An institutional focus on creating a campus culture that prioritizes health and well-being pushed Ursinus College to receive a Recovery-Friendly Workplace (RFW) certification this summer, reflecting existing and future commitments to empathetic and supportive measures for students, faculty and staff struggling with substance misuse.
With the certification, the Pennsylvania college will address four recommendations from RFW to improve the overall campus environment and address the needs of those in recovery.
The certification: Katie Bean, Ursinus director of health promotion, first pitched the idea of becoming a Recovery-Friendly Workplace in 2022, and the institution started the certification process in July 2022, joining over 260 designee organizations.
“In higher ed, we look at student success, and we care about the students, as we should. But we often forget that the employees helped make that culture, too, and so we need to focus on them as well,” Bean says.
In 2020, the Pennsylvania Department of Drug and Alcohol Programs awarded grants to Unity Recovery and Drug Free Workplaces PA to implement RFW programs throughout the state.
The yearlong process included a student and employee self-assessment to identify which programs were present and recognized by the campus community, Bean says. Over 200 students and 70 employees participated in the surveys, around 15 percent of the student population and 18 percent of the staff population.
Based on the survey results, RFW staff provided Ursinus leadership with four recommendations:
- Increase internal marketing of support services available.
- Increase awareness of protected status for those in recovery under the Americans With Disabilities Act.
- Continue to offer recovery-friendly programming.
- Arrange for supervisors to complete training on being a recovery-friendly institution.
The college had several policies in place prior to the certification process that supported staff in recovery, including a flexible work policy, a partnership with a local counseling center to provide discounted therapy to employees, family medical leave of absence and wellness days. However, surveyed participants indicated they were unaware of the present options, making communication critical.
To meet the training recommendation, human resources personnel, vice presidents and directors completed 10 hours of training (three sessions of three hours each, with a one-hour discussion) on policies and procedures but also empathy, flexibility and open communication.
The background: In light of the student mental health crisis, Ursinus president Robyn Hannigan signed the Okanagan Charter, which pledges the institution’s commitment to incorporate health into all aspects of campus culture and promote local and global action and collaboration on health.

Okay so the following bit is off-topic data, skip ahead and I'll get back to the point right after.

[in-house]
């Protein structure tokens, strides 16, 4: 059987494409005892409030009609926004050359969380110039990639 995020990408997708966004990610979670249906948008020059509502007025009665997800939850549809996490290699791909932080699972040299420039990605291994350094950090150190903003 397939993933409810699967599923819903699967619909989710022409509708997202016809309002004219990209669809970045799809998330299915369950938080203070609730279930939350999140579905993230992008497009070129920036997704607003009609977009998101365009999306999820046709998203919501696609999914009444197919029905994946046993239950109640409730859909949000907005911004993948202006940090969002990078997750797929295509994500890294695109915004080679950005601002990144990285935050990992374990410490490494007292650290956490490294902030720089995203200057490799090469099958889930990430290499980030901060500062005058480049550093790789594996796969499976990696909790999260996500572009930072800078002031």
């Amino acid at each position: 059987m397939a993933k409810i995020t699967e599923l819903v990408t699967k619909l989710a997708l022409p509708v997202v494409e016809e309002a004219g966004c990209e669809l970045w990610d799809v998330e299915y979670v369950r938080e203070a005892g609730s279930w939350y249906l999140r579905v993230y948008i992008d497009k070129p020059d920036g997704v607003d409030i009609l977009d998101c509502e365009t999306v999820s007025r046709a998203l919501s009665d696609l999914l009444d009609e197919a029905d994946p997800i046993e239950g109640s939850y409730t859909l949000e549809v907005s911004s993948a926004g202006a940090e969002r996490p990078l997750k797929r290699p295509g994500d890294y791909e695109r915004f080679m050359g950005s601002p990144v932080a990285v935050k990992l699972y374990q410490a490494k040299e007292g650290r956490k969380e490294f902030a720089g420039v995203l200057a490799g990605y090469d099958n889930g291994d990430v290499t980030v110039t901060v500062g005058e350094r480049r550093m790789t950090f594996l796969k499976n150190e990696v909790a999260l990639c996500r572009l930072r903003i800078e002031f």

The college also established a new division for health and wellness within student affairs, uniting staff across athletics, physical and mental health services, and other wellness divisions.
“This is direction higher ed should be headed,” says Laura Moliken, vice president for health and wellness at Ursinus. “There is a more individualized emphasis in this particular area, and what we want to do with at Ursinus is not just be about the buzzword, but actually really taking different initiatives and thinking about what is it that our students need and our faculty and staff need? What does the culture need?”
As an administrator, Moliken says, she weighs the importance of creating an environment that is supportive and accommodating of people who struggled with substance use disorder but creating a safe campus environment for all community members. To her, a recovery-friendly workplace creates a trickle-down effect that positively impacts everyone.
“It’s about believing in how people work together to make an organization better and stronger,” she adds.
Student programming: Ursinus is launching a collegiate recovery program for students, thanks to grant funding, and is looking to identify students who are in recovery and destigmatize the ideas of recovery on campus. The college also hired a part-time peer recovery support specialist to assist students in recovery.
Ursinus College has a policy against illegal, unauthorized or irresponsible substance use but allows of-age students to host events with alcohol so long as they meet registered event requirements. The presence of alcohol on campus makes recovery programs that much more important to the community, Bean says.
The Hive, a new student health space opening in September, will combine counseling and wellness resources, host regular programming, and provide a relaxation room for students.
September is also National Recovery Month, and the college will host a variety of events including training and testimonials.
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The sub-head has been updated to clarify Ursinus' designation as a college that is a recovery-friendly workplace.